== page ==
Lois chose a cloudy Sunday morning, April 24, in which to end her life. She drove north onto the bridge, in her blue Ford Taurus, put the emergency flashers on and climbed over the divider to the pedestrian walkway. A California Highway Patrol officer spotted the car and went to investigate. He saw that the vehicle was empty and then saw Houston on top of the bridge railing, according to the report.
Inspector Harris found Houston’s body in the familiar spot, on the long tray under a tarp on the dock. He pulled back the tarp and went through the routine of checking the body and looking for identification including her purse.
It was tough to see Houston on the pallet. The impact had shredded her clothing. Her black pants and floral print blouse were in tatters, barely clinging to her arms and legs. Her panties and bra were in pieces.
There was bruising everywhere, on her thighs, chest, back and face. She wore a gold watch and a ring on her finger. She wore black socks and was missing one shoe.
Her wallet had photos, but it was difficult to know with certainty, which was portrayed in the photos.
Lois‘ sister from Florida returned a call received from a police officer, Her sister stated that Lois “had no family out west.” She had lived with another woman for 40 years, and her partner had died last summer.
In the interim, Lois was diagnosed with colon cancer. Lois recently had been told that her cancer had spread to her liver. (I think Lois, still actively grieving, just wanted to be with her partner all the more after receiving the news and decided to “skip a prolonged, painful death“ as her choice.”)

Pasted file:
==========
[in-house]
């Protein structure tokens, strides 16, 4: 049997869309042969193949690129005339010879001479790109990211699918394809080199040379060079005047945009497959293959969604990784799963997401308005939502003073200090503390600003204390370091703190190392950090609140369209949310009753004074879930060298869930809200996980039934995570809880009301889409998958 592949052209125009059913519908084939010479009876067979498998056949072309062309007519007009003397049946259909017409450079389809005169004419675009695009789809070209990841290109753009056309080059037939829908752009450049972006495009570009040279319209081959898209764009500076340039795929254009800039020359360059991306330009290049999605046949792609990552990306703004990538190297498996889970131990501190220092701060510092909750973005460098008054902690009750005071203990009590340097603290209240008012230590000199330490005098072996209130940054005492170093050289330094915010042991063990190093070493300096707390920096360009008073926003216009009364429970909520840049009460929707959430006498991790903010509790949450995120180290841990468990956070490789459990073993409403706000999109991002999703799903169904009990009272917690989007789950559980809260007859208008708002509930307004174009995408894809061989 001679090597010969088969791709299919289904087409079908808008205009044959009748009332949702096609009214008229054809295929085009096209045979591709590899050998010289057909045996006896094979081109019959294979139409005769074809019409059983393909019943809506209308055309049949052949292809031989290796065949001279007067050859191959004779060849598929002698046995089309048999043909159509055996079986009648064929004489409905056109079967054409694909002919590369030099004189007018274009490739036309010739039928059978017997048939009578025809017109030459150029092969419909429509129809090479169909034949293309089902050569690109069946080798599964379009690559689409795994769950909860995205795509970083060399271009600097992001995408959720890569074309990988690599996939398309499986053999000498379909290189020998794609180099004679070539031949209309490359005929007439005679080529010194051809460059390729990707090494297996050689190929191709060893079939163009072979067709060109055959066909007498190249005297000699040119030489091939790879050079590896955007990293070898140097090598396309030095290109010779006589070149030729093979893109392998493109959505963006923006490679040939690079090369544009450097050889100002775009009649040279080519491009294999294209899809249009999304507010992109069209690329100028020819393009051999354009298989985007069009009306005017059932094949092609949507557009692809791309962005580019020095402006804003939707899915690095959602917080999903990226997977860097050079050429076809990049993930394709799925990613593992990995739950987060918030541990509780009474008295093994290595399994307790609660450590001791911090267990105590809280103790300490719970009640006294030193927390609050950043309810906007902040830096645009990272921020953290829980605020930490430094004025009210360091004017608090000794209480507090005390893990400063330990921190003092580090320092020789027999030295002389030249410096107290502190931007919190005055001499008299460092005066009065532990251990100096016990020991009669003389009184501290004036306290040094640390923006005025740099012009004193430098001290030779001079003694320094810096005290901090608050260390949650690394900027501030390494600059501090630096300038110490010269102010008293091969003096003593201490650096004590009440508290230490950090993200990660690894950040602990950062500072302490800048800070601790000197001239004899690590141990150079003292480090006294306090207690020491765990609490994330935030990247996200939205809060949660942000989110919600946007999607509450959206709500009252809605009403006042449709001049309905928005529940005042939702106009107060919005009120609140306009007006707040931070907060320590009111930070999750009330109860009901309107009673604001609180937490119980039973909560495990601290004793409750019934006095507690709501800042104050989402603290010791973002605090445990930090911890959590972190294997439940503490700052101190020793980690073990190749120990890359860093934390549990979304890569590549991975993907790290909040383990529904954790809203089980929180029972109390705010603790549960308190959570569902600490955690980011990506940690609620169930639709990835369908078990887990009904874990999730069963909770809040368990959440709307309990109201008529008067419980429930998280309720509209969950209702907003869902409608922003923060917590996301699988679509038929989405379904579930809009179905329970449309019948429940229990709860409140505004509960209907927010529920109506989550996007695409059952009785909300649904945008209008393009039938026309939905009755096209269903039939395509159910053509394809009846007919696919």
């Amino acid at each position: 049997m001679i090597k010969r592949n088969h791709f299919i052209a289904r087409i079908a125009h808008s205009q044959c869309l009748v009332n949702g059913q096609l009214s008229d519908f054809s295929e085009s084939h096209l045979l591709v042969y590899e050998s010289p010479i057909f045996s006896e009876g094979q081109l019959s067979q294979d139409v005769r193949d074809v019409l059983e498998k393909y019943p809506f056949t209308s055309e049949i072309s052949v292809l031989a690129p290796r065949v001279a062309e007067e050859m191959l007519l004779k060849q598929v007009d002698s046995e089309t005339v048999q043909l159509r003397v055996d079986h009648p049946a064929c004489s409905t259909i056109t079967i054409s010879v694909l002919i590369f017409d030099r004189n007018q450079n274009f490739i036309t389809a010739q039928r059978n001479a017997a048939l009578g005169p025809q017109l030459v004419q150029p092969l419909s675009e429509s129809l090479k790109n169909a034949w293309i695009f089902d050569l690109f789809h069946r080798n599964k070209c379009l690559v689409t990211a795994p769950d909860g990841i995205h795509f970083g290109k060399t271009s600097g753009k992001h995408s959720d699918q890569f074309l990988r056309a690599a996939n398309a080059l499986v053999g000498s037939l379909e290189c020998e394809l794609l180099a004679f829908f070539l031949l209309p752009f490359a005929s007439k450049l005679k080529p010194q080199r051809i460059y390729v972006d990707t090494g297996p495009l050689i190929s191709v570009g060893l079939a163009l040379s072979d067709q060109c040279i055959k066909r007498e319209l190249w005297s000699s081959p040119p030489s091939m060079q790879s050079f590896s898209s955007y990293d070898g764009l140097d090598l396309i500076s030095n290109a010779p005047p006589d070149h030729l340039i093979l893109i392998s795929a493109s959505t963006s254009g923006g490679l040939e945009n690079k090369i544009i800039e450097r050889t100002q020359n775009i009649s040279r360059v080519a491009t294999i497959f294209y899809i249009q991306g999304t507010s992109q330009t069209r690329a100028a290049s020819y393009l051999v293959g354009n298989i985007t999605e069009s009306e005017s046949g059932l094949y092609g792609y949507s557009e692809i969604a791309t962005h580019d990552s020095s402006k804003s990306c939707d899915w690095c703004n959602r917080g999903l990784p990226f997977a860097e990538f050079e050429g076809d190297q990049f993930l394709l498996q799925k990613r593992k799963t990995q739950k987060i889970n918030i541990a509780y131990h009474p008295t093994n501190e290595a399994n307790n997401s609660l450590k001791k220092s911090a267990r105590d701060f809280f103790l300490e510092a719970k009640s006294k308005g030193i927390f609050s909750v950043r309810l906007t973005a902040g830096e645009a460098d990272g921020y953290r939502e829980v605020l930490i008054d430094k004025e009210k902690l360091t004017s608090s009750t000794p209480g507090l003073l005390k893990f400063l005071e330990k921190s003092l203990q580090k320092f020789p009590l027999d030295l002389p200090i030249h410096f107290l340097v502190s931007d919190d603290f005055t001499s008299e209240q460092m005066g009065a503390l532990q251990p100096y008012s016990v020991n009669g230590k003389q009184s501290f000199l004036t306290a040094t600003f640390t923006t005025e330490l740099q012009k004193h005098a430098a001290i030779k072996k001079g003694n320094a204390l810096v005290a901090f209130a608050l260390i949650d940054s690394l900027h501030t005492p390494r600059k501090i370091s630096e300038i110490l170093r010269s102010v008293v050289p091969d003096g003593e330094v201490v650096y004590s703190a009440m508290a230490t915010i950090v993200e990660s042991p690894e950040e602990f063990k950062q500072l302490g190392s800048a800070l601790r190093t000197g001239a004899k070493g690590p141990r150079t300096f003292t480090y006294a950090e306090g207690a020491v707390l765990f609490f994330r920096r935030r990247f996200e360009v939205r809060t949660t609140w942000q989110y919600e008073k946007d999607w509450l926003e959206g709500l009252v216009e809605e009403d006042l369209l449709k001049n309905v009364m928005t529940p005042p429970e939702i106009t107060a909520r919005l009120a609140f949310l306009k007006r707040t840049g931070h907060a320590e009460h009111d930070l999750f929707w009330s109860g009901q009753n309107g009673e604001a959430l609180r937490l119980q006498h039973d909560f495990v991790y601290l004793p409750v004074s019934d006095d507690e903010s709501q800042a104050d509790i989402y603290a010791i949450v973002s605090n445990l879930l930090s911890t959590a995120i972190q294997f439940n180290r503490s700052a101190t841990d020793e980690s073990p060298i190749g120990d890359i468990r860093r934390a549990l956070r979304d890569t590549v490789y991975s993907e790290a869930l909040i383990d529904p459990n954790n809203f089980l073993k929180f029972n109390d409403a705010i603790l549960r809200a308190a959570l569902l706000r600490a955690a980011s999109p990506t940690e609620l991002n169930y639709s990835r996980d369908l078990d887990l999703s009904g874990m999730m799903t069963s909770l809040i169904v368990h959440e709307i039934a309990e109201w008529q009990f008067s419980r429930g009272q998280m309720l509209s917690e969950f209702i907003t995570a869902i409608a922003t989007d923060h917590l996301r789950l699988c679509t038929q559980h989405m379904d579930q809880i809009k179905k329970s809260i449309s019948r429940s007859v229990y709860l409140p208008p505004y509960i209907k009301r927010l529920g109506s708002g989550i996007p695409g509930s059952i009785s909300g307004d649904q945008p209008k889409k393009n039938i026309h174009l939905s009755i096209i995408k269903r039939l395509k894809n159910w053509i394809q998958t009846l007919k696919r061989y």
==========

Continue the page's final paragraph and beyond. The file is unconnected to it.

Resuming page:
The pathologist reported clinically and coldly that Lois “died of multiple blunt-force injuries, due to a “jump from height.”
Returning to the Trenches and the Effectiveness of Suicide Barriers
Whether stated in 2005, or 2015, Inspectors with the Coroner’s office have their own opinions.
At the time in 2005, Darryl Harris said “he didn’t have an opinion” on whether the bridge should have a suicide barrier. However, most of the jumpers he investigated had significant histories of suicidal behavior. Harris’ comment,“I don’t know that a barrier would do much good, I think people will find other ways to kill themselves, and it might mean they do something that puts someone else in danger, like jumping off a building or intentionally driving their car into traffic.” THAT, is an opinion.
We cannot say whether a barrier will help in all instances. But, it may be a deterrent in some cases, as nothing is foolproof. As a friend likes to say… “Let’s get busy” (when it comes to suicide prevention).
1) National Suicide Prevention Hotline Call 24/7 1-800-273-8255
2)Hotlines listed by State – http://www.suicide.org/suicide-hotlines.html
3) 917-65-1889- http://sisfi.org/suicidetours.html